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DA confident it will keep Tlokwe

Provincial secretary for the Democratic Alliance (DA) in the North West Chris Hattingh said on Tuesday that although elections could go either way, if voter turn-out is good, they are confident that they will retain their power in Tlokwe, which is part of Ward 9. He assured the ANC’s recent "blatant disregard for the lines between the ANC and government" will not win them any fans.

He is referring to the incident which saw Minister of Social Development Bathabile Dlamini distributing food parcels and blankets in Tlokwe’s informal settlement areas during a social development outreach campaign. The ANC issued a stern warning to the community of North West to not let the government, which hands out grants and food parcels, slip out of their hands.

The DA, during its door-to-door visits, said it was clear that even the poorest and unemployed people have seen through these electioneering stunts.

Last week, Dlamini also released a statement stating that there are 17 000 child-headed households in Potchefstroom, one out of every three households. She added that over 19 000 children are suffering from malnutrition and that there more than 17 000 child-headed households in Potchefstroom, most of whom do not receive social assistance.

Quest for dominance
The DA labelled this as an exaggeration, saying it is indicative of the levels the ANC will stoop in their quest for political dominance.

“If these statistics were remotely accurate and trustworthy it would almost have been criminal not to declare a state of emergency in the municipality. It would also have been a serious indictment against her department for allowing such a disaster to unfold without any intervention during the last 20 years,” said Hattingh.

Acting provincial secretary for the ANC in the North West Gordon Kegakilwe said their election machinery is well oiled and that they are prepared to reclaim their territory. Kegakilwe said they are convinced the people of North West know the ANC for its good service delivery on a day-to-day basis.

“Despite last month’s Tlokwe court judgment, we are not defocussed; we continue to intensify our efforts to mobilise ANC members and support in Tlokwe,” assured Kegakilwe.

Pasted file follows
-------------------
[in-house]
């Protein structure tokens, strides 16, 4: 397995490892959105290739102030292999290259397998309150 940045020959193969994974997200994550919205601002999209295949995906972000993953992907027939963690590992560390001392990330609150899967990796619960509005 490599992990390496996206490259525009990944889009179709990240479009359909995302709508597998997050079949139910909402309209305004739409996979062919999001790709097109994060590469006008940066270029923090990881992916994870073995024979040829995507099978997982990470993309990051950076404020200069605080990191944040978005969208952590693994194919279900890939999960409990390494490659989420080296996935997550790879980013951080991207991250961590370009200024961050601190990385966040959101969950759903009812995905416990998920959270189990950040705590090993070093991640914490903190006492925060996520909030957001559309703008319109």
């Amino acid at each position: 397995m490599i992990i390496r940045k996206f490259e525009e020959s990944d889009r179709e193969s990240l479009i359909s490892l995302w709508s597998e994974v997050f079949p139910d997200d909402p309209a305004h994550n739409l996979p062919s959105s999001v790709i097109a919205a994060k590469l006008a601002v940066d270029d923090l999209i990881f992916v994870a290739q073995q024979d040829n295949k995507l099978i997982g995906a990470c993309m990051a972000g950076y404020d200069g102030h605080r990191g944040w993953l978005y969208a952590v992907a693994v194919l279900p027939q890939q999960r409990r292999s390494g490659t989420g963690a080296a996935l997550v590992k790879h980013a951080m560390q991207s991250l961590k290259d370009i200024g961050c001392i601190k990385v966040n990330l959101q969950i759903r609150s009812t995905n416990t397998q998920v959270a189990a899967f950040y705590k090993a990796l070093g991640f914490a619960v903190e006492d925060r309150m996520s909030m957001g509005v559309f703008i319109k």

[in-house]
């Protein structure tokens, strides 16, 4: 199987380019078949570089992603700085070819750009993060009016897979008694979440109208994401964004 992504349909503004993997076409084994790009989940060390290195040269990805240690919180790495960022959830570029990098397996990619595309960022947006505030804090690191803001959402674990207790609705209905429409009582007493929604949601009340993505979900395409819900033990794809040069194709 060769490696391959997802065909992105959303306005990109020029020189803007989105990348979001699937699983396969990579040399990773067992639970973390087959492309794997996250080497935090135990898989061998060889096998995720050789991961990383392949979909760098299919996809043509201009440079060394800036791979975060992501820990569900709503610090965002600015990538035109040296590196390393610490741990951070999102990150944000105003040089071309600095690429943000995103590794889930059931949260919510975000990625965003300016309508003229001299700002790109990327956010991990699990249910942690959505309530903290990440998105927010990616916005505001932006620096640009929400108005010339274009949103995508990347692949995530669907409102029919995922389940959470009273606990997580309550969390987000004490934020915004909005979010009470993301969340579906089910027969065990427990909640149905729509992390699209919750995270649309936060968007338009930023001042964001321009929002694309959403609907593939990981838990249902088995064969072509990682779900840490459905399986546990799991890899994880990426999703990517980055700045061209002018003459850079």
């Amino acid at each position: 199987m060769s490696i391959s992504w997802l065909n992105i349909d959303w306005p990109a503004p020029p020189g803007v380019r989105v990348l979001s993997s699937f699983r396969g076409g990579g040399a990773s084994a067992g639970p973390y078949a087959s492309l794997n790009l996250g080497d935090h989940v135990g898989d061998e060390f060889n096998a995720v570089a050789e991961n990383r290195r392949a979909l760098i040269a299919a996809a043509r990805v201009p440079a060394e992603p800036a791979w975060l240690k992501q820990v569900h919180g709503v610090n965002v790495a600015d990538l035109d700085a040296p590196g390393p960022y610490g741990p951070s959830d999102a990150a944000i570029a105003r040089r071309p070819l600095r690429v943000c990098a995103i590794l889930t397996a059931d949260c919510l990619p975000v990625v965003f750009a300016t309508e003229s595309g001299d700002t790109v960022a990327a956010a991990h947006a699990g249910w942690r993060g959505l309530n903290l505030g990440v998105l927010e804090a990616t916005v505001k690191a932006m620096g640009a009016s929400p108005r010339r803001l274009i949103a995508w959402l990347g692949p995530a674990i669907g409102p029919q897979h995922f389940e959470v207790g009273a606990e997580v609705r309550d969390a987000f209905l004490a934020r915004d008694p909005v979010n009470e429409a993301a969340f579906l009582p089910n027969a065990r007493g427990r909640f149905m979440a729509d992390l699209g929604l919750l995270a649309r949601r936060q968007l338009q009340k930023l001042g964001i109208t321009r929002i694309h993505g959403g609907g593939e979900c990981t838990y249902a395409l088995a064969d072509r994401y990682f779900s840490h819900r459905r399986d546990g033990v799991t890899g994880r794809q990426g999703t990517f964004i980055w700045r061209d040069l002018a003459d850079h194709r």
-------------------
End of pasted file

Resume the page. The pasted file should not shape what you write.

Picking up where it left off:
Last month, a North Gauteng High Court judge ruled that DA councillor Anne Combrick was the legitimate mayor of Tlokwe rather than ousted ANC mayor Maphetle Maphetle who had refused to vacate office. Maphetle was voted out twice over the past year following allegation of corruption.

"Our people will vindicate us and we will move forward by ensuring our overwhelming victory during these by-elections and during next year’s national and provincial elections," said Kegakilwe.

Difficult by-election
Political analyst Professor Andre Duvenhage of the North West University foresees a very difficult by-election for the ANC leading up to the national elections in 2014. "The by-election is going to signal the possible change in support and the potential influence of new parties such as the Economic Freedom Fighters and old parties such as the DA."

He added that depending on Wednesday’s result, there is potential for instability in Tlokwe in the build-up to the also highly contested September 18 by-elections.

“But what will be more interesting is to see how the scenarios in Tlokwe and the divisions within the ANC will influence the ruling party,” said Duvenhage.

As part of its promise to the people, the ANC has vowed to adhere to the principles that have been questioned over the past few months; unity and democratic centralism.

Kegakilwe ensured that selfless service, internal debates, honesty, discipline and mutual respect will prevail in Tlokwe under their leadership. He warned against anyone who crosses that line as they will face the consequences.

"The ANC is the leader of society and our behaviour must always be beyond reproach," he said.

'Smoke and mirrors'
The DA has accused the ANC of pretending to be a caring and delivering government by preying on the emotions of impoverished voters. This, after the Potchefstroom community demanded action from the ANC about the allegations of fraud and corruption against Maphetle, which were confirmed in a forensic investigative report.

“The ANC responded with the delivery of food parcels and blankets. How the electorate will respond to the ANC’s smoke and mirrors strategy in lieu of action and delivery will become clear on Wednesday,” said Hattingh.

Earlier in the week, the South African Communist Party urged the ANC to take back Tlokwe from "madams and baases". Speaking in Tlokwe, SACP’S general secretary Blade Nzimande also called on the ANC to fix its problems and resolve issues of alleged corruption within their own members.

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Khuthala Nandipha
Khuthala Nandipha is a journalist for the Mail & Guardian. This involves writing about various social issues that develop and change on an hourly basis. Her interests are, in a nutshell, how South Africa and the world’s revolution affect the person on the street: “the forgotten voting citizens”, as she calls them. She loves writing, and taking photos as a way to complement her stories. She grew up on the south-east coast of East London in the Eastern Cape. She studied journalism at Rhodes University in Grahamstown. She is not new to Jo’burg, having spent the first eight years of her journalism career working for various newspapers and magazines there.

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